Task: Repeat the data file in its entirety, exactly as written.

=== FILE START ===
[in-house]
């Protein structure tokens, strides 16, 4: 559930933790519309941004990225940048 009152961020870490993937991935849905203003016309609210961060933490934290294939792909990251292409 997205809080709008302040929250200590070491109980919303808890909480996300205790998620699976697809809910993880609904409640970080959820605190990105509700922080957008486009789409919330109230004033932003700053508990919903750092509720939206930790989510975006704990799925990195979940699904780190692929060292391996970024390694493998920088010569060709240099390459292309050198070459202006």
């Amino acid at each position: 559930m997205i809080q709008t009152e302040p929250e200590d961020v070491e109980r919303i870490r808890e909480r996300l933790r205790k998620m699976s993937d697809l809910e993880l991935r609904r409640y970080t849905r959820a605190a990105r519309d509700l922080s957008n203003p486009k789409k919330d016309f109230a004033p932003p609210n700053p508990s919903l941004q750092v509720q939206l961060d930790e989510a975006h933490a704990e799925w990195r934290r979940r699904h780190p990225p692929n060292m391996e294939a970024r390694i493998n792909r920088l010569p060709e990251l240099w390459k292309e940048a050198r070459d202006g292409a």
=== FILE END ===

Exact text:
[in-house]
């Protein structure tokens, strides 16, 4: 559930933790519309941004990225940048 009152961020870490993937991935849905203003016309609210961060933490934290294939792909990251292409 997205809080709008302040929250200590070491109980919303808890909480996300205790998620699976697809809910993880609904409640970080959820605190990105509700922080957008486009789409919330109230004033932003700053508990919903750092509720939206930790989510975006704990799925990195979940699904780190692929060292391996970024390694493998920088010569060709240099390459292309050198070459202006």
């Amino acid at each position: 559930m997205i809080q709008t009152e302040p929250e200590d961020v070491e109980r919303i870490r808890e909480r996300l933790r205790k998620m699976s993937d697809l809910e993880l991935r609904r409640y970080t849905r959820a605190a990105r519309d509700l922080s957008n203003p486009k789409k919330d016309f109230a004033p932003p609210n700053p508990s919903l941004q750092v509720q939206l961060d930790e989510a975006h933490a704990e799925w990195r934290r979940r699904h780190p990225p692929n060292m391996e294939a970024r390694i493998n792909r920088l010569p060709e990251l240099w390459k292309e940048a050198r070459d202006g292409a």